TinkerCAD was founded by Kai Backman and Mikko Mononen in 2011 and was purchased by Autodesk, Inc. in 2013. Since its creation, users have generated over 400 million models ranging from toys, prototypes, home decor, Minecraft models and more (Tinkercad.com, 2022, para. 6).
TinkerCAD’s easy-to-use Learning Center focuses on instruction through basic skill walkthroughs, step-by-step project-based lessons, and video tutorials for specific instruction and tips.
In regards to privacy, TinkerCAD is in compliance with the U.S. Children’s Online Privacy Protection Act (“COPPA”) and the Family Educational Rights and Privacy Act, only sharing student information if required by law enforcement or for technical support.
- Basic Skills: Basic skills are used to get a fundamental base skills for all students. These tutorials focus on the creation on the same object to demonstrate understanding of technical execution. Educators can use this pathway to ensure total class comprehension.
- Project-Based Lessons: Project-based lessons allow for differentiated instruction in more advanced techniques. There are a variety of projects that inspire interest, so students can progress by creating a project that suits their specific interest.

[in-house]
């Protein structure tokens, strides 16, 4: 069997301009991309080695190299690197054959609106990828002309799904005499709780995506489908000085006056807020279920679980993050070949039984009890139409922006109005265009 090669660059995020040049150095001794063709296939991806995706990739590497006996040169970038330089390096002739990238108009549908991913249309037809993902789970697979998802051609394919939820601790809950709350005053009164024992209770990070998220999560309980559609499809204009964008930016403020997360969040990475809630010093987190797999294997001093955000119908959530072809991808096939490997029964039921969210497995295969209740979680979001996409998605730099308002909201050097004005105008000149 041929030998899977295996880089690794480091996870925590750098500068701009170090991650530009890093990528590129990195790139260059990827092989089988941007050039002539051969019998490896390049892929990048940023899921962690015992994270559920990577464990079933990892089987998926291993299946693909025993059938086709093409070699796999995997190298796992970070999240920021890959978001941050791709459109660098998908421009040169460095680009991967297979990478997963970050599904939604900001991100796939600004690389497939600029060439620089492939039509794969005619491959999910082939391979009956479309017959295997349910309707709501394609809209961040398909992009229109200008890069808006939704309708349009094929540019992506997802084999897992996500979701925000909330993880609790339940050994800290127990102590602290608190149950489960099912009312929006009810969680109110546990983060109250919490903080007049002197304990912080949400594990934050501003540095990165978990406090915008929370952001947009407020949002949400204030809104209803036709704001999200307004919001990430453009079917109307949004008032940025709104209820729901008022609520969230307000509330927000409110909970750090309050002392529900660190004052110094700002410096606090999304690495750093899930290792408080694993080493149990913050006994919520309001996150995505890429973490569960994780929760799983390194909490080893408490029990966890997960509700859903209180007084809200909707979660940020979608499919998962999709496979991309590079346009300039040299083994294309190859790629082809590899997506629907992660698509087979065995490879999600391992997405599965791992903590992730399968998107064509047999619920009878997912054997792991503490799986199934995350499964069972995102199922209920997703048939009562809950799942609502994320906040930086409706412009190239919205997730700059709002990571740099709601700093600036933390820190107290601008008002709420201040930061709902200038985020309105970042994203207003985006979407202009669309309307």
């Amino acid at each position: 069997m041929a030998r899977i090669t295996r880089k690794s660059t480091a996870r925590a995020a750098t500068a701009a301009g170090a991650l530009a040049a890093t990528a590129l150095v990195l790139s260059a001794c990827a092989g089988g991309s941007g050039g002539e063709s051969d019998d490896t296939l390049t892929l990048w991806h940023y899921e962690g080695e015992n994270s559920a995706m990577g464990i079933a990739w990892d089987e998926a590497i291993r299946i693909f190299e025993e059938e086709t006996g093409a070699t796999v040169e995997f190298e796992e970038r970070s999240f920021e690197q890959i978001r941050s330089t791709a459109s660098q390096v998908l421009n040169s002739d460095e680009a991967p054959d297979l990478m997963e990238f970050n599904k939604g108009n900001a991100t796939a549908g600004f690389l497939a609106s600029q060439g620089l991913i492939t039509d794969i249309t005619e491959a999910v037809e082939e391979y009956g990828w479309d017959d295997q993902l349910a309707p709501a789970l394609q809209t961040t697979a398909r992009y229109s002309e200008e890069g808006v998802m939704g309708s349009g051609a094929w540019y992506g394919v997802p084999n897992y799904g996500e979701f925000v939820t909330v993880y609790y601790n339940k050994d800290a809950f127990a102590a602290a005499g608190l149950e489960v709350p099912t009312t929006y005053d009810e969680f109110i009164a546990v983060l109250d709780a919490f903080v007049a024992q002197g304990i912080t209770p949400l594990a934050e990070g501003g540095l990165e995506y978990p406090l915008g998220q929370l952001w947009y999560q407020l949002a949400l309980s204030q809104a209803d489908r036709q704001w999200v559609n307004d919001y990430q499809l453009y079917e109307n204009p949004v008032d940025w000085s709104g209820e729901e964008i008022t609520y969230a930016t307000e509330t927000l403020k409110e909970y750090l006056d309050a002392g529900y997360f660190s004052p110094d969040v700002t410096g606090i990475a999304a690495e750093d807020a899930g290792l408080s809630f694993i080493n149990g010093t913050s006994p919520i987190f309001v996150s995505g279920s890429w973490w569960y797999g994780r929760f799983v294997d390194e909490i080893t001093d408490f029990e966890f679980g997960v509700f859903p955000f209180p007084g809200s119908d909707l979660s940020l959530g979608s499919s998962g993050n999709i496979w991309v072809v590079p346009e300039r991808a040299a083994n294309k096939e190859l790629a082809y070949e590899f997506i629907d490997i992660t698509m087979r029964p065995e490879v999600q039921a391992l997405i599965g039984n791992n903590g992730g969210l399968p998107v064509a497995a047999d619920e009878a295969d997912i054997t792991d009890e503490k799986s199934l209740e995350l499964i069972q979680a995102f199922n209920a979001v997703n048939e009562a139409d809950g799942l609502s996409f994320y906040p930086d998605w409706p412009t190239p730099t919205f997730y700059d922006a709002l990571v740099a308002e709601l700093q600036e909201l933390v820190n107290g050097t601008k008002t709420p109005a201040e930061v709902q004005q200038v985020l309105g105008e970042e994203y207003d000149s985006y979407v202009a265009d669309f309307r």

- Quick Video Tutorials: Short videos intended to refresh student learning and offer tips and tricks for ease of use and access.
TinkerCAD Overview Video
TinkerCAD Learning Center & the SAMR Model
Here is an example of how the TinkerCad Learning Center might fit within the SAMR model:
- Substitution: Students can participate in step-by-step instruction through online tutorials rather than with a human instructor.
- Augmentation: Students can track the history of their lesson and go back to previous steps for refreshers. Teachers can track student progress.
- Modification: Students are able to have a final product after completing a tutorial, which can be added to and customized by others in the Tinkercad community.
- Redefinition: Students can share their designs with others and collaborate on lessons.
Students can create a range of numbers for tactile learning. Students can also examine the math within the 3D design program (e.g., shapes, sizes, proportions).
Students can create models of vascular systems and cellular processes.
Students can take existing data of collapsing ancient structures and rebuild them to what they would have looked like centuries ago.
Students can create models of various characters in their favorite books, using descriptions from the novels.
Maloy, R., Kommers, S., Malinowski, A., & LaRoche, I. (2017). 3D modeling and printing in history/social studies classrooms: Initial lessons and insights. Contemporary Issues in Technology and Teacher Education, 17(2), 229-249.
Trust, T., & Maloy, R. W. (2017). Why 3D print? The 21st-century skills students develop while engaging in 3D printing projects. Computers in the Schools, 34(4), 253-266.